Many concerned residents of Horsham (probably the vast majority) will have been utterly dismayed at the central conclusion of the Planning Inspector’s Initial Findings (published just before Christmas) that the only thing wrong with the disastrous Horsham District Planning Framework (HDPF) is that it does not provide for even more new housing of the wrong type in the wrong places than the excessive levels already envisaged (http://www.horsham.gov.uk/__data/assets/pdf_file/0020/15383/ID24-Inspectors-Initial-Findings.pdf).
Anyone who attended the Inspector’s public examination of the HDPF in November and who has now read his findings is entitled to feel disturbed.
Many of those who, like myself, presented evidence to the Inspector in good faith are bound to feel they have been comprehensively betrayed.
The report is replete with examples of misleading and illogical statements and conclusions reached without reference to any evidence. This is all the more surprising given that constant stress was laid during the Examination on the importance of basing the Plan on ‘objectively assessed needs’ - in line with the principle laid down in the National Planning Policy Framework (NPPF).
While the specific lapses are too numerous to detail in one letter, one example stands out: the statement in para 12 of the document that housing affordability issues in the area ‘do not appear to be worsening’, even though the latest (very recent) official report on this (Northern West Sussex HMA – Affordable Housing Needs Update, October 2014 – Figure 8) shows that the position in Horsham has not only deteriorated markedly since 2009 in absolute terms, but has done so much faster than in other districts of the county and England as a whole.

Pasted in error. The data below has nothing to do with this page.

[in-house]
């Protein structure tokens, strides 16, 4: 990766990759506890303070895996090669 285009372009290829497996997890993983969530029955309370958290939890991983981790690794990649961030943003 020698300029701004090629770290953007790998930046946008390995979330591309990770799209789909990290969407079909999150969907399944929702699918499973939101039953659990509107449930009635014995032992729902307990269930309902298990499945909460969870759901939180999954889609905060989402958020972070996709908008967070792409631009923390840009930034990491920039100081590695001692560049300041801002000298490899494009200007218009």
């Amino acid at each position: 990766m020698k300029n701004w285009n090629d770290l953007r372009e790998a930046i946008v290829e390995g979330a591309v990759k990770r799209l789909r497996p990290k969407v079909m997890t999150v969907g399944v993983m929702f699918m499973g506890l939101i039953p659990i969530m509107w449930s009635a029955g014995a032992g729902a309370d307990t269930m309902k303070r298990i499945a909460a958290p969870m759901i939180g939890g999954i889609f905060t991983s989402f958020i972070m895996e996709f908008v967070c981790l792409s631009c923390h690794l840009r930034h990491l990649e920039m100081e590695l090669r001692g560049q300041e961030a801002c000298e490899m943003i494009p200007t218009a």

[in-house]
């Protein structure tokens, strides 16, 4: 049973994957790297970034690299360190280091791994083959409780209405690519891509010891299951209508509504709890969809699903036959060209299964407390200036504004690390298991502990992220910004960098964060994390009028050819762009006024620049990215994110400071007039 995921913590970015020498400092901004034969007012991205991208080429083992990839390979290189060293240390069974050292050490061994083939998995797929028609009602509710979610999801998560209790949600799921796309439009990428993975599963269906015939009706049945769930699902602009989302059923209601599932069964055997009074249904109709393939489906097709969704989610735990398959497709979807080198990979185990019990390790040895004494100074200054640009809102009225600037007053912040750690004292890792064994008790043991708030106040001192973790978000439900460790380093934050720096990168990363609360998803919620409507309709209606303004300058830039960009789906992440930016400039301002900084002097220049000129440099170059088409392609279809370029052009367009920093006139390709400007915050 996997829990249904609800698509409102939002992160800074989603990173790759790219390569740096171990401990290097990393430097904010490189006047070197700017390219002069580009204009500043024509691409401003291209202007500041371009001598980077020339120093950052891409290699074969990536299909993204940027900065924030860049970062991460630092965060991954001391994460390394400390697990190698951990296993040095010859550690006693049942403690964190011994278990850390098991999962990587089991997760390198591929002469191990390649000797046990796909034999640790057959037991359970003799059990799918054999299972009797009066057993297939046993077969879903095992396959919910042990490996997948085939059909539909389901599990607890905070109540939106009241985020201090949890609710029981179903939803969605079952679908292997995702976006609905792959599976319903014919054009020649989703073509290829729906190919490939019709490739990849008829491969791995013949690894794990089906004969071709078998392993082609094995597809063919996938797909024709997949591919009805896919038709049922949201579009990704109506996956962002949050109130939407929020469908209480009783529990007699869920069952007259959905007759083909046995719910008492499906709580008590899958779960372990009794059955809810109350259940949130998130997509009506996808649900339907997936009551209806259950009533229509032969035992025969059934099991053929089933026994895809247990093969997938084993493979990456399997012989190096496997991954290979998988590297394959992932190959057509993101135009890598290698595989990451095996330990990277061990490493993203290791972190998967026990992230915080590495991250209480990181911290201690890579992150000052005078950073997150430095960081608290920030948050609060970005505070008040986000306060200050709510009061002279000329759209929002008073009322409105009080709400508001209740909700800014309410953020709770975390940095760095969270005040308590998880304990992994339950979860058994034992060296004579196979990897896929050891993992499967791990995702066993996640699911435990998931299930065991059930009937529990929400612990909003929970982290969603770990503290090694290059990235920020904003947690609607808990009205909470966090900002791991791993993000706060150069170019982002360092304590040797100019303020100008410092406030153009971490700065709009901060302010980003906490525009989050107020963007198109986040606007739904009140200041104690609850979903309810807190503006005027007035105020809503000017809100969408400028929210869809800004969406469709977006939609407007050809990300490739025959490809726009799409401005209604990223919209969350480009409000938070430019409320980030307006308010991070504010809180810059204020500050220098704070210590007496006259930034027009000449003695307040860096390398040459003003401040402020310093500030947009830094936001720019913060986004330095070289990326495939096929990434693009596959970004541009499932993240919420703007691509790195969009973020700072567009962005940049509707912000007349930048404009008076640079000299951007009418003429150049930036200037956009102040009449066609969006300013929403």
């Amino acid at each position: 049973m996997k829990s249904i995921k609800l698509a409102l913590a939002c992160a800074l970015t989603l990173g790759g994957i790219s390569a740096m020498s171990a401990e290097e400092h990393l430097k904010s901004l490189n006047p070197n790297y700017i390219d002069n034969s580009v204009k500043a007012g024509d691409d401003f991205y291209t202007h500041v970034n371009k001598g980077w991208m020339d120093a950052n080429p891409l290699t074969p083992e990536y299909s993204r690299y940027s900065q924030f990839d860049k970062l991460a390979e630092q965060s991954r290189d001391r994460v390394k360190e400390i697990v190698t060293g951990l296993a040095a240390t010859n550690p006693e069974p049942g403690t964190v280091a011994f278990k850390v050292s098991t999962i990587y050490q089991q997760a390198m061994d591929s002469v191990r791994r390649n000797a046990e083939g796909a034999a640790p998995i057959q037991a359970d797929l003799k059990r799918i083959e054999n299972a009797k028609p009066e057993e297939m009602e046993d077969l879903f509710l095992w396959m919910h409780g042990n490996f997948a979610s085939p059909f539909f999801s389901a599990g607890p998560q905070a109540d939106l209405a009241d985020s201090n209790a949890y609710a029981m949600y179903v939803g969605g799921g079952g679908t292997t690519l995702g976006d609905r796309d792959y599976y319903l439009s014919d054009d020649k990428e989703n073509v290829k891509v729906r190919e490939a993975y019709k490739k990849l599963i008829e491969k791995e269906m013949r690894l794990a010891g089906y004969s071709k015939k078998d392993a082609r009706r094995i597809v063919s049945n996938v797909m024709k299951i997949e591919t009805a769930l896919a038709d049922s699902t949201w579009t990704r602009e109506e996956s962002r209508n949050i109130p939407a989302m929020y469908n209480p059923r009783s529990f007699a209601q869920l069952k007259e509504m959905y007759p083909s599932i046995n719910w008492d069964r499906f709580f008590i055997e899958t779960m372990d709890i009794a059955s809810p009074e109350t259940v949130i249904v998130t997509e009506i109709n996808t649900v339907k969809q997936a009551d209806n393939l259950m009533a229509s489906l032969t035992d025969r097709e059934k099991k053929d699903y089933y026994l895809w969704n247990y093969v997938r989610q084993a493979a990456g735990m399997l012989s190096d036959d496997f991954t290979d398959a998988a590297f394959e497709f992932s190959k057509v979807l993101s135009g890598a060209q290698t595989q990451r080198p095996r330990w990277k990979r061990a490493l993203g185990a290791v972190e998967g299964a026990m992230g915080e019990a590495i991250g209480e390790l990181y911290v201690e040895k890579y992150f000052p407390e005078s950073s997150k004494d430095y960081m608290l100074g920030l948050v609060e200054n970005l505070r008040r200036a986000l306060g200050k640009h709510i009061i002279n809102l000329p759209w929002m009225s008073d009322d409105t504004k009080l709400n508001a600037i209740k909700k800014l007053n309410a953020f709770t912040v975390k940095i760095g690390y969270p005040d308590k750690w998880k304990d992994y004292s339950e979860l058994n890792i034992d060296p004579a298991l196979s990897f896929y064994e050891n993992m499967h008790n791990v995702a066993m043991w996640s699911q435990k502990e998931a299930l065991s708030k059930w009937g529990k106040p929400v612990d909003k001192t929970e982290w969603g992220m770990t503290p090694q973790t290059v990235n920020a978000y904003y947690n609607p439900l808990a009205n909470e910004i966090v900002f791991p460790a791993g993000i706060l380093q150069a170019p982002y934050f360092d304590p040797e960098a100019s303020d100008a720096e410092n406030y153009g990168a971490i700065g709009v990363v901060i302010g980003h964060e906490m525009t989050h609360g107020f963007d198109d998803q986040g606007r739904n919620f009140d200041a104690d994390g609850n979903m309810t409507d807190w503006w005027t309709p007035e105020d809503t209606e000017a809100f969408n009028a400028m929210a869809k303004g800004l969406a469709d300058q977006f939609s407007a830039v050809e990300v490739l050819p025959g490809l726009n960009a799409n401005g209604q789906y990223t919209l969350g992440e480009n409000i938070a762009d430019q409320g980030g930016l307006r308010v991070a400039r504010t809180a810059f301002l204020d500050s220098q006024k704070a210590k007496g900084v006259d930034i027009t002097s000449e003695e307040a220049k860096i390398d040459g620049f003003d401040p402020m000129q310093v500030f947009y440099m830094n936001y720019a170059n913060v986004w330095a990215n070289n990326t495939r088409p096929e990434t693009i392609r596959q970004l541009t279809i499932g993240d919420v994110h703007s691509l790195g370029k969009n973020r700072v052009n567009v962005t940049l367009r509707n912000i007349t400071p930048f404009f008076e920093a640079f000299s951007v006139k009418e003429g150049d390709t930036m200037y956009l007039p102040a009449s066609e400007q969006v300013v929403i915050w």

It may be a symptom of unwillingness to confront the developers, who he knows will resist any attempt to make them build more than minimal numbers of affordable housing (which is far less profitable to them), confident in the belief that they will be able to avoid any obligation to do more – under the terms of the NPPF (aka the ‘developers’ charter’) – on the grounds that it will undermine the ‘viability’ of their investment.
This and other flaws in the Inspector’s findings justify the conclusion that they are wholly unacceptable from the perspective of the Horsham public’s interest.
Given that there appears to be no mechanism whereby the Inspector’s finding that the HDPF is basically sound can be overturned, the only hope of averting the permanent damage to the community that would result from the implementation of this Plan is through the ballot box.
This means that voters at the elections in May need to be motivated to throw out those existing councillors who have been too eager to sell out the local community to alien commercial interests in favour of ones more in tune with its own real needs and aspirations.
Allingham Gardens, Horsham